Selling Aquascape

I began discussions with a publicly traded company, with almost a billion dollars in sales, to acquire Aquascape. Although I have always said I had no desire to sell my baby, I felt I might as well hear what they were saying. They are loosely related to the water feature industry and told me straight out that their only interest of entering our market is if they could acquire us. Their roll-up strategy is to acquire the top player in an industry or no one at all. They had the cash and they wanted to know if I was interested. The year was 2006, I told them thanks, but no thanks. The next year our sales peaked. Had I sold at anywhere close to the numbers we had discussed, multiple managers could have become millionaires and I would have been set for life.

Mistakes happen and opportunities get missed. There is no such thing as a rewind button in life and we aren’t born with crystal balls. But if I could go back to the year 2005, the year we moved into Aqualand, with the hindsight that I now possess here is what I would tell myself. “That building you dreamed so much about and you have just moved into doesn’t have the right bracing. A big storm is going to come and knock Aqualand down in 2011 so you might want to fix that!” Then I would tell my wide-eyed naïve self that “the economy is going to collapse and everything you worked so hard to create would be on the verge of collapsing with it. Don’t wait so long to make the hard choices; you’re going to have to make them anyway so get to it!”

Finally I would say to myself “you made the right decision not to sell the company.” If I had heard my slightly older, much wiser self tell me those things back in 2006 here’s what I would have avoided. Seeing my roof collapse, complete bewilderment, along with a lot of other people regarding what was going on in the economy, and subsequently my business and most importantly validation that selling to a large, impersonal, corporation was not the best choice for me, our people, or the industry.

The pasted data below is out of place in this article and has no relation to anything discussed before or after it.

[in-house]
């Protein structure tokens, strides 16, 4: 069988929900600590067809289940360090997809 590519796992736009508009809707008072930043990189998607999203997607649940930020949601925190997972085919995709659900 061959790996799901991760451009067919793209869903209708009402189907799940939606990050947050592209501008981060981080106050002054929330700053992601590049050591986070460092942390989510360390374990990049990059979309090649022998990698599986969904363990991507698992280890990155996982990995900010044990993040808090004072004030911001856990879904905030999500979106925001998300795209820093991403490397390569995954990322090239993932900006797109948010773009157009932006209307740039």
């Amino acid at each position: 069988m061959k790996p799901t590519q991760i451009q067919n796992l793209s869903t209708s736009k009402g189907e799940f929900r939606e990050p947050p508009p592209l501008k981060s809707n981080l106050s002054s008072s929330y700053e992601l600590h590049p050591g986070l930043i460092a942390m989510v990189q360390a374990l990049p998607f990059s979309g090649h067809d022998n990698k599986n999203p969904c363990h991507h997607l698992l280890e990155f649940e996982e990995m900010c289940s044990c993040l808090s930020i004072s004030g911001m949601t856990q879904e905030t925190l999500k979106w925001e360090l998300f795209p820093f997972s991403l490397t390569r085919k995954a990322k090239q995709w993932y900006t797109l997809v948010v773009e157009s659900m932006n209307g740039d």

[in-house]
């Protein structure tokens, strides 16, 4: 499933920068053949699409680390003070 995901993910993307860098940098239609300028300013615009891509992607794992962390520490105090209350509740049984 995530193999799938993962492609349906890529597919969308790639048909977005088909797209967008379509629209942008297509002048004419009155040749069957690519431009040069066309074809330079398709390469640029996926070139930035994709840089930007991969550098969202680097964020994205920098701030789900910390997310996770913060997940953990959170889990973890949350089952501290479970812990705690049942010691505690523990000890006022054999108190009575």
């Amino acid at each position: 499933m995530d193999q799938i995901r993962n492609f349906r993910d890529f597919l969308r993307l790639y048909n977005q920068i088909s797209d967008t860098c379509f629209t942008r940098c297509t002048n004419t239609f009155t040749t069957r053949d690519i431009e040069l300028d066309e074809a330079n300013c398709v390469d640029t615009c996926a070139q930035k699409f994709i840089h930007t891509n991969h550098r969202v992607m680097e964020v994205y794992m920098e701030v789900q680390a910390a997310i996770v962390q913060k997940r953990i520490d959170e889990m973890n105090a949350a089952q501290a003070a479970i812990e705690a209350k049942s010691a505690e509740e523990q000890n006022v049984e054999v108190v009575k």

The last five years have been anything but easy. But it’s because they have been so hard that they have also been so rewarding. First and foremost I see a Senior Management team that’s been forged by fire. We are infinitely stronger today, from a leadership perspective, then when the waters were calm. And as for the rest of the teammates on the bus, they are in the right seats doing the right things even if that means doing more with less than they did before. Those rotten apples that we really didn’t know how rotten they were when skies were blue, have long ago been tossed out of the barrel. Finally, every single new hire, to a person, has been the right piece to the puzzle making our team stronger, closer, and more effective today with just over half the people we had when “things were good.” Simply put, had we not gone through what we went through, we wouldn’t be where we are today.

Where we are at today is we are still in business, still the most innovative and certainly passionate company left in the water feature industry. Many competitors are gone and many more that are left aren’t “Fit for the Fight.” Aquascape came close to joining them. Had I cashed out I might be sitting bored on a boat somewhere but Aquascape, my baby, would exist no more. That large publically traded company that was on a buying spree in the mid-2000s was on a selling spree the last few years.

Maybe I could have bought it back for pennies on the dollar after the aftermath. But what I would have been buying was the tools, molds, and products, not the people I rely on so much today. Instead, I’d rather look at the rejection of a big buy-out in 2006 as an investment into the people, our company, and an industry that is going to pay far bigger dividends in the long haul. Take the money and run might be some people’s motto. As for me and my team, we are going to keep running to our big, hairy, audacious goals for Aquascape and the industry we love.

Hope you do the same!